Across the rolling countryside of Regency England sound the call of the horn and the chorus of hounds, as huntsmen, hounds, and horses tear across fields and leap fencerows in ardent pursuit of Reynard.
In a field outside London, two brawny men strip to the waist and prepare to batter each other to a pulp for the pleasure of the Fancy—the hundreds of boxing fans who have ridden from all over England to see and bet on the illegal match.
And through the streets of a country town, the lads rough-and-tumble in a wildly joyous game of football, while the populace cheers and the shopkeepers board up their windows.
Such were the sights and sounds of the sporting life of England a hundred and fifty years ago. This sparkling collection of articles from the Sporting Magazine, dating from 1792 to 1836, attests to the vigor and variety of English sports in that era. The equestrian sports of fox and stag hunting, thoroughbred racing, and coaching were largely the passion of the landed classes, while all ranks of the populace relished bloody contests that set man against man or animal against animal—boxing, cock fighting, bull baiting, rat killing. Throughout the land, team sports such as football and cricket, along with such individual activities as pedestrianism, shooting, archery, and skating, allowed men and women of all walks of life to test their muscles, their endurance, and their nerve.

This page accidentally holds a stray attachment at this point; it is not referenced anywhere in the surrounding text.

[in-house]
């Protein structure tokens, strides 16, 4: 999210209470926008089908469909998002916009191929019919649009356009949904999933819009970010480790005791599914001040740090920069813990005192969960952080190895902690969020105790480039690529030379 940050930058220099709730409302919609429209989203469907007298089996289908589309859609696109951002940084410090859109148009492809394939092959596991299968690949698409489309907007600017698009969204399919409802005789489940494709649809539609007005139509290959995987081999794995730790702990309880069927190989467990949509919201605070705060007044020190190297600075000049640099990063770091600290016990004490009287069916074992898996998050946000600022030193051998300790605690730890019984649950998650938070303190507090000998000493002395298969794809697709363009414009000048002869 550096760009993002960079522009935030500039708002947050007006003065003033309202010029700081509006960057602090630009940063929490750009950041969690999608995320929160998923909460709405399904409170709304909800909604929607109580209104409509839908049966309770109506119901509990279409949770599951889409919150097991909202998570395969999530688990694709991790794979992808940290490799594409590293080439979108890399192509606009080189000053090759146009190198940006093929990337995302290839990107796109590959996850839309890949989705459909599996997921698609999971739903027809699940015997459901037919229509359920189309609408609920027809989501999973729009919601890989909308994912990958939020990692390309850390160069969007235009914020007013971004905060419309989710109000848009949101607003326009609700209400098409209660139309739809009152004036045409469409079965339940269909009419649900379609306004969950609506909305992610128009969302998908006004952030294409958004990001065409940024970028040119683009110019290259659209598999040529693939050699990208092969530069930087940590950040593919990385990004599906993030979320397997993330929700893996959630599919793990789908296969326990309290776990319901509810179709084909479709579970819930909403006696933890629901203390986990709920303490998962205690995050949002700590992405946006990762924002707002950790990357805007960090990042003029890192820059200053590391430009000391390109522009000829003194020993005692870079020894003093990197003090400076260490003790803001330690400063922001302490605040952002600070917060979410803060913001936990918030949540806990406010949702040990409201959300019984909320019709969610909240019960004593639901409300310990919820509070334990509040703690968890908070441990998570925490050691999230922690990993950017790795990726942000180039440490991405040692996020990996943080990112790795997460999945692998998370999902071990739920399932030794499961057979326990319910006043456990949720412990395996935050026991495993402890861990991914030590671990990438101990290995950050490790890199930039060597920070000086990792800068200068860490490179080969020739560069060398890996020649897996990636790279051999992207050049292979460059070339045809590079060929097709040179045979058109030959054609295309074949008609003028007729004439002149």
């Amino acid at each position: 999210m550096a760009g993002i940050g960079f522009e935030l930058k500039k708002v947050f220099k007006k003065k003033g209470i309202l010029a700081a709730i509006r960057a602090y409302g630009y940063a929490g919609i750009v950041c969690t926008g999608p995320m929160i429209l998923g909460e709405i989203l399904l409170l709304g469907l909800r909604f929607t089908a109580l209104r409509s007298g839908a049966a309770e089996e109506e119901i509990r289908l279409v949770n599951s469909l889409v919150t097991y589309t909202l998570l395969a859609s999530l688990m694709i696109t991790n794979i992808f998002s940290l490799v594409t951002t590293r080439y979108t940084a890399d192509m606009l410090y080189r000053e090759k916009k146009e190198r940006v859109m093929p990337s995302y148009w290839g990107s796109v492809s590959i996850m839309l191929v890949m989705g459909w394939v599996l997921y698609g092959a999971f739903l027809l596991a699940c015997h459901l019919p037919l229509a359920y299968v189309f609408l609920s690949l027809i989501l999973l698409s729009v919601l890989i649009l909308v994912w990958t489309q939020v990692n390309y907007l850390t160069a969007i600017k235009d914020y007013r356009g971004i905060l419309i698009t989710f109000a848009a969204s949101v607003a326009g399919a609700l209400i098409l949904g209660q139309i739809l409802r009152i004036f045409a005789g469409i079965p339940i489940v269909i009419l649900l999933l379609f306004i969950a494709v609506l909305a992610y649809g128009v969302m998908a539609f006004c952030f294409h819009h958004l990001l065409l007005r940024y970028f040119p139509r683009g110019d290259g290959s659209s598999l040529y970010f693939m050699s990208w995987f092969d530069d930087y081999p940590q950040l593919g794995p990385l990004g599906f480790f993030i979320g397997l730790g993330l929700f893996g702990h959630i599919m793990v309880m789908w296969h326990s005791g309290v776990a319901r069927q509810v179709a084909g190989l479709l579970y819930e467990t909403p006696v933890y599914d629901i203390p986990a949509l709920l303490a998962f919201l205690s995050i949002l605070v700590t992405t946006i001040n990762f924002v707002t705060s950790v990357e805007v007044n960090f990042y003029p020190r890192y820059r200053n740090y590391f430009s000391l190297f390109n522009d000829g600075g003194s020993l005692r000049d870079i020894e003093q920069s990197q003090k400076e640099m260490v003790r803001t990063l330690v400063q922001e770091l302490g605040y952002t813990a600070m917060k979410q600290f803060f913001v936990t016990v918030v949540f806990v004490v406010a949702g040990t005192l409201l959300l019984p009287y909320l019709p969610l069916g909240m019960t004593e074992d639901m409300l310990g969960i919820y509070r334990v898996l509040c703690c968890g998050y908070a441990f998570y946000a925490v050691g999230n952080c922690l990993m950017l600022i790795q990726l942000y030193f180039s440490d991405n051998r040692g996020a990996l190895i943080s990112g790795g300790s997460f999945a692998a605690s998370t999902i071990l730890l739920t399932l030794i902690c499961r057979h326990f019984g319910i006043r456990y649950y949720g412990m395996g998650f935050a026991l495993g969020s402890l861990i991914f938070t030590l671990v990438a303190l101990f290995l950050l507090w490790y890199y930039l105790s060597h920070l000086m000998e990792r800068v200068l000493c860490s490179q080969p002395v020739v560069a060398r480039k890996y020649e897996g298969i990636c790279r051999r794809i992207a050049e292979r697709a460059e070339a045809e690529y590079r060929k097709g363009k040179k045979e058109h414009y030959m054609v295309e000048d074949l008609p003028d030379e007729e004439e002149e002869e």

All these people and events filled the pages of the Sporting Magazine, the first periodical devoted exclusively to sports. Carl Cone provides a historical framework for these lively accounts by the first sport journalists. In addition, more than fifty engravings from the heyday of sporting art illustrate the exuberance of the time.
Carl B. Cone is professor of history at the University of Kentucky and the author of numerous books and articles on English social and political history.